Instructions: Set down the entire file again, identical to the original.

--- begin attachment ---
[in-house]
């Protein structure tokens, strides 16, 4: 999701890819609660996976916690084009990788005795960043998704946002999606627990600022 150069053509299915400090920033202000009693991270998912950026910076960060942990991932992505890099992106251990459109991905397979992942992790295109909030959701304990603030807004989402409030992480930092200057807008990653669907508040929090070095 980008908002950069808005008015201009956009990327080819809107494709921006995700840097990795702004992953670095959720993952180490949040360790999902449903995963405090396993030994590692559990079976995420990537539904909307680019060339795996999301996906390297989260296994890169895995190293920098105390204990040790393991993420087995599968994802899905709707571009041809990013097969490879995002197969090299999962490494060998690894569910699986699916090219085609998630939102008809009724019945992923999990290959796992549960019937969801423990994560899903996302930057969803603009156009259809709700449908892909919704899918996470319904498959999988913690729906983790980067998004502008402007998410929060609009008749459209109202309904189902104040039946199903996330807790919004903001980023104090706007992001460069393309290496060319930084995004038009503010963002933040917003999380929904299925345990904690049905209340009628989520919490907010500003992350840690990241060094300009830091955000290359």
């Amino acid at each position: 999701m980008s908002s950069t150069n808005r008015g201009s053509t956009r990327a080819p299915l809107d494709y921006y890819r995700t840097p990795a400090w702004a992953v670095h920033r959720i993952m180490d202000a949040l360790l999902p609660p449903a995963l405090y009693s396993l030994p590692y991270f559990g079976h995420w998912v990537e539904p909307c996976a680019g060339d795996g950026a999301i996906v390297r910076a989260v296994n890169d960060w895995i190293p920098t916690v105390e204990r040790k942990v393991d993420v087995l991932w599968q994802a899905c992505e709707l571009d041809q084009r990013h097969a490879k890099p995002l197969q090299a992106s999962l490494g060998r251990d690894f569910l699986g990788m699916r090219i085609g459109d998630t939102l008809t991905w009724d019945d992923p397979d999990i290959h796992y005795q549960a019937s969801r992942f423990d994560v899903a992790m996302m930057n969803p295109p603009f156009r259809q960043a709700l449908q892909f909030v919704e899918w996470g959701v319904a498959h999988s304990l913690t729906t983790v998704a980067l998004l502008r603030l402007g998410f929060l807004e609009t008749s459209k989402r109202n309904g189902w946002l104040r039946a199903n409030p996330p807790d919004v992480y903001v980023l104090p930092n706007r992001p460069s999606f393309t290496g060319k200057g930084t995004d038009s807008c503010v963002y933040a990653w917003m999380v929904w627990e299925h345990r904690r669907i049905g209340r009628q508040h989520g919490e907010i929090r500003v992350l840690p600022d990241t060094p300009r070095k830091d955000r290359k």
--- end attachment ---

[in-house]
């Protein structure tokens, strides 16, 4: 999701890819609660996976916690084009990788005795960043998704946002999606627990600022 150069053509299915400090920033202000009693991270998912950026910076960060942990991932992505890099992106251990459109991905397979992942992790295109909030959701304990603030807004989402409030992480930092200057807008990653669907508040929090070095 980008908002950069808005008015201009956009990327080819809107494709921006995700840097990795702004992953670095959720993952180490949040360790999902449903995963405090396993030994590692559990079976995420990537539904909307680019060339795996999301996906390297989260296994890169895995190293920098105390204990040790393991993420087995599968994802899905709707571009041809990013097969490879995002197969090299999962490494060998690894569910699986699916090219085609998630939102008809009724019945992923999990290959796992549960019937969801423990994560899903996302930057969803603009156009259809709700449908892909919704899918996470319904498959999988913690729906983790980067998004502008402007998410929060609009008749459209109202309904189902104040039946199903996330807790919004903001980023104090706007992001460069393309290496060319930084995004038009503010963002933040917003999380929904299925345990904690049905209340009628989520919490907010500003992350840690990241060094300009830091955000290359």
């Amino acid at each position: 999701m980008s908002s950069t150069n808005r008015g201009s053509t956009r990327a080819p299915l809107d494709y921006y890819r995700t840097p990795a400090w702004a992953v670095h920033r959720i993952m180490d202000a949040l360790l999902p609660p449903a995963l405090y009693s396993l030994p590692y991270f559990g079976h995420w998912v990537e539904p909307c996976a680019g060339d795996g950026a999301i996906v390297r910076a989260v296994n890169d960060w895995i190293p920098t916690v105390e204990r040790k942990v393991d993420v087995l991932w599968q994802a899905c992505e709707l571009d041809q084009r990013h097969a490879k890099p995002l197969q090299a992106s999962l490494g060998r251990d690894f569910l699986g990788m699916r090219i085609g459109d998630t939102l008809t991905w009724d019945d992923p397979d999990i290959h796992y005795q549960a019937s969801r992942f423990d994560v899903a992790m996302m930057n969803p295109p603009f156009r259809q960043a709700l449908q892909f909030v919704e899918w996470g959701v319904a498959h999988s304990l913690t729906t983790v998704a980067l998004l502008r603030l402007g998410f929060l807004e609009t008749s459209k989402r109202n309904g189902w946002l104040r039946a199903n409030p996330p807790d919004v992480y903001v980023l104090p930092n706007r992001p460069s999606f393309t290496g060319k200057g930084t995004d038009s807008c503010v963002y933040a990653w917003m999380v929904w627990e299925h345990r904690r669907i049905g209340r009628q508040h989520g919490e907010i929090r500003v992350l840690p600022d990241t060094p300009r070095k830091d955000r290359k």